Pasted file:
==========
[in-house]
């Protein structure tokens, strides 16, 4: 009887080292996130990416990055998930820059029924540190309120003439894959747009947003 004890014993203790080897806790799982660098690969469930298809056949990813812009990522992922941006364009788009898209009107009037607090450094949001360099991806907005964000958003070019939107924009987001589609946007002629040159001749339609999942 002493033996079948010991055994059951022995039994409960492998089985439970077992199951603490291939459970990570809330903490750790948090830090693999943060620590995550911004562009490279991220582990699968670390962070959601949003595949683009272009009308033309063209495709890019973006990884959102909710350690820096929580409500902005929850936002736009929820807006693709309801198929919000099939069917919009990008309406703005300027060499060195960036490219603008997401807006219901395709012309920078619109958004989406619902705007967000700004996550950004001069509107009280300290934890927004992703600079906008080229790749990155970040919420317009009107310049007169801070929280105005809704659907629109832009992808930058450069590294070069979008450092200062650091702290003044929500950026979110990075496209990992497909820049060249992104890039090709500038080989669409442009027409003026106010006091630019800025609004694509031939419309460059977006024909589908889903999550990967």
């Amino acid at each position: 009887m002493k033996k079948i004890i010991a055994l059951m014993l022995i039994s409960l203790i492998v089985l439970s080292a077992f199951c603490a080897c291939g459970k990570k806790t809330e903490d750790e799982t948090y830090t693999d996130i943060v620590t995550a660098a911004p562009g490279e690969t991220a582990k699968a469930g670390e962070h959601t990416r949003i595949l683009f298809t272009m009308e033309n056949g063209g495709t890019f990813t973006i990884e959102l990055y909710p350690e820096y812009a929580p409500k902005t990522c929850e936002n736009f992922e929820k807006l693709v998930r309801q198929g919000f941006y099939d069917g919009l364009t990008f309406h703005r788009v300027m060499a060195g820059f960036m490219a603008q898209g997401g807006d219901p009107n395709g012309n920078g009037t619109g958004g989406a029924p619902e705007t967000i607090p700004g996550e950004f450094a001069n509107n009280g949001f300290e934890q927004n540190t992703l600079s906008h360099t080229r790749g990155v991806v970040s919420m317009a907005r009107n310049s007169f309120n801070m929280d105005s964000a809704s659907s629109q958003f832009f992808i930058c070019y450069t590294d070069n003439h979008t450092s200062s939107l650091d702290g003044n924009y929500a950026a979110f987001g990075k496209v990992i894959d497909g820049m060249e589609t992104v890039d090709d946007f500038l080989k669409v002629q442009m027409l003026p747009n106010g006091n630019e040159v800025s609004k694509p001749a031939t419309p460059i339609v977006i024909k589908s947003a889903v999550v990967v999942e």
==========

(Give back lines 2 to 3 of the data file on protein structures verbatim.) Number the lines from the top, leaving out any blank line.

């Protein structure tokens, strides 16, 4: 009887080292996130990416990055998930820059029924540190309120003439894959747009947003 004890014993203790080897806790799982660098690969469930298809056949990813812009990522992922941006364009788009898209009107009037607090450094949001360099991806907005964000958003070019939107924009987001589609946007002629040159001749339609999942 002493033996079948010991055994059951022995039994409960492998089985439970077992199951603490291939459970990570809330903490750790948090830090693999943060620590995550911004562009490279991220582990699968670390962070959601949003595949683009272009009308033309063209495709890019973006990884959102909710350690820096929580409500902005929850936002736009929820807006693709309801198929919000099939069917919009990008309406703005300027060499060195960036490219603008997401807006219901395709012309920078619109958004989406619902705007967000700004996550950004001069509107009280300290934890927004992703600079906008080229790749990155970040919420317009009107310049007169801070929280105005809704659907629109832009992808930058450069590294070069979008450092200062650091702290003044929500950026979110990075496209990992497909820049060249992104890039090709500038080989669409442009027409003026106010006091630019800025609004694509031939419309460059977006024909589908889903999550990967």
């Amino acid at each position: 009887m002493k033996k079948i004890i010991a055994l059951m014993l022995i039994s409960l203790i492998v089985l439970s080292a077992f199951c603490a080897c291939g459970k990570k806790t809330e903490d750790e799982t948090y830090t693999d996130i943060v620590t995550a660098a911004p562009g490279e690969t991220a582990k699968a469930g670390e962070h959601t990416r949003i595949l683009f298809t272009m009308e033309n056949g063209g495709t890019f990813t973006i990884e959102l990055y909710p350690e820096y812009a929580p409500k902005t990522c929850e936002n736009f992922e929820k807006l693709v998930r309801q198929g919000f941006y099939d069917g919009l364009t990008f309406h703005r788009v300027m060499a060195g820059f960036m490219a603008q898209g997401g807006d219901p009107n395709g012309n920078g009037t619109g958004g989406a029924p619902e705007t967000i607090p700004g996550e950004f450094a001069n509107n009280g949001f300290e934890q927004n540190t992703l600079s906008h360099t080229r790749g990155v991806v970040s919420m317009a907005r009107n310049s007169f309120n801070m929280d105005s964000a809704s659907s629109q958003f832009f992808i930058c070019y450069t590294d070069n003439h979008t450092s200062s939107l650091d702290g003044n924009y929500a950026a979110f987001g990075k496209v990992i894959d497909g820049m060249e589609t992104v890039d090709d946007f500038l080989k669409v002629q442009m027409l003026p747009n106010g006091n630019e040159v800025s609004k694509p001749a031939t419309p460059i339609v977006i024909k589908s947003a889903v999550v990967v999942e």